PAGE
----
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A state of fear: Bellandur Lakebed dries up
Dr TV Ramachandra of the Indian Institute of Science, conducted a study and according to the report the Bellandur Lake is supposed to be 14 feet deep The residents had been noticing that the lake has dried up in the past few days
Dr TV Ramachandra of the Indian Institute of Science, conducted a study and according to the report the Bellandur Lake is supposed to be 14 feet deep. The residents had been noticing that the lake has dried up in the past few days. “Over last week, we noticed water receding from the lake and a blackish deposit was seen on the lake’s bed. We contacted Bangalore Development Authority (BDA) on October 28,” said Bellandur resident Sonali Singh.
BDA officials have figured that the dark deposit was organic mass which had been collected on the lakebed over the years. “There is so much silt deposited on the lakebed that it can hardly hold water now. We thought that the water had been evaporating due to heat, but when we checked with the experts they said that evaporation cannot dry up a lake to this extent,” said BA Shivananda, engineer at BDA.
Lake expert Ram Prasad, who’s also the founder of Friends of Lakes, clarified, “It is most likely a natural process. Evaporation or percolation loss is not more than 0.5 cm every day. But now that sewage has reduced, it is an opportunity for us to clean and restore the lake back to its natural form.”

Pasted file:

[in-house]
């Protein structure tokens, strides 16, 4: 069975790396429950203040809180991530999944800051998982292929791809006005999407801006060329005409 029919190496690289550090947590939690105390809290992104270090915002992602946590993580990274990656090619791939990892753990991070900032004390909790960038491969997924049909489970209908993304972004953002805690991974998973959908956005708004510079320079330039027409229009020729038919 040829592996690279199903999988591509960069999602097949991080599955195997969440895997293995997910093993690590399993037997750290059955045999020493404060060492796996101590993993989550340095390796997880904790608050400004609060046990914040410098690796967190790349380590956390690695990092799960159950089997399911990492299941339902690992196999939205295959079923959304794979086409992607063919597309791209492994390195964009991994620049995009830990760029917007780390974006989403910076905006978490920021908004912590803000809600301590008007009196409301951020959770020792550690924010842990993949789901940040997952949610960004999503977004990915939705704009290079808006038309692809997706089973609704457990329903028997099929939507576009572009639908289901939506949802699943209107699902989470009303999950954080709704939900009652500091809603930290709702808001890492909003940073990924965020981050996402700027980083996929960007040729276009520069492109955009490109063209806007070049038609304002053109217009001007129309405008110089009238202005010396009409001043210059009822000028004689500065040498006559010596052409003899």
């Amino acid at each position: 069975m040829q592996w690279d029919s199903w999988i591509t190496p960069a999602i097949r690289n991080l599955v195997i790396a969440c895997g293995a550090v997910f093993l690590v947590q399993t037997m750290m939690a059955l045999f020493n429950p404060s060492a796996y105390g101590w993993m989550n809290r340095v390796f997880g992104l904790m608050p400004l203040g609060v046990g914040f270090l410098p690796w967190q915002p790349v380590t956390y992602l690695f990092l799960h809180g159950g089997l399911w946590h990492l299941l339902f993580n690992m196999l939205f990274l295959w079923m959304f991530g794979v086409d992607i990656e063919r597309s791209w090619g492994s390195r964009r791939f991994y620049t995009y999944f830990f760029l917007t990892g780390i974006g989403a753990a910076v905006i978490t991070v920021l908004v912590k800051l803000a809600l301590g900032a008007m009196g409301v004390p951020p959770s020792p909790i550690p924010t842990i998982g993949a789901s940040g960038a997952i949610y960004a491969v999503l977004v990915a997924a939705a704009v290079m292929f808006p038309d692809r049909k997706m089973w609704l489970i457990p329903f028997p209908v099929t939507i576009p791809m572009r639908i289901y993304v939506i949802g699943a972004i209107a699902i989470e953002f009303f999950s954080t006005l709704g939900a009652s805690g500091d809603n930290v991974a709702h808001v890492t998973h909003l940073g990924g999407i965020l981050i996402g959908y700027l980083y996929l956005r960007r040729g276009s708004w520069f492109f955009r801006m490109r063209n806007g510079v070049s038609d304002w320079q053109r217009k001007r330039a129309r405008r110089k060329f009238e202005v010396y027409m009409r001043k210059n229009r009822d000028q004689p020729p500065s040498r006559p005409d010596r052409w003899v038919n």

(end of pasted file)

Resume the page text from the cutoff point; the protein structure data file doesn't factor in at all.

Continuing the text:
Residents are in state of fear that if more of the lakebed emerges and the water dries up. Impending water shortage will occur too. “The new government has not engaged with the citizens’ groups for the development of the lake at all,” complained Sonali Singh.
Dr Sharachchandra Lele, differentiated it to the fellow Ashoka Trust for Research in Ecology and the Environment, has an explanation for the receding water. “Bellandur Lake has two types of inflows, that is, treated water from STP and untreated sewage water coming in from Ejipura side. The government has already diverted the treated water to Kolar under the Kolar water project and is trying to send the Ejipura sewage water to the STP for treatment. This has added to the evaporation loss. There is another inlet from Agara, which brings in 100 MLD water. So the lake is not likely to completely dry up any soon,” he said.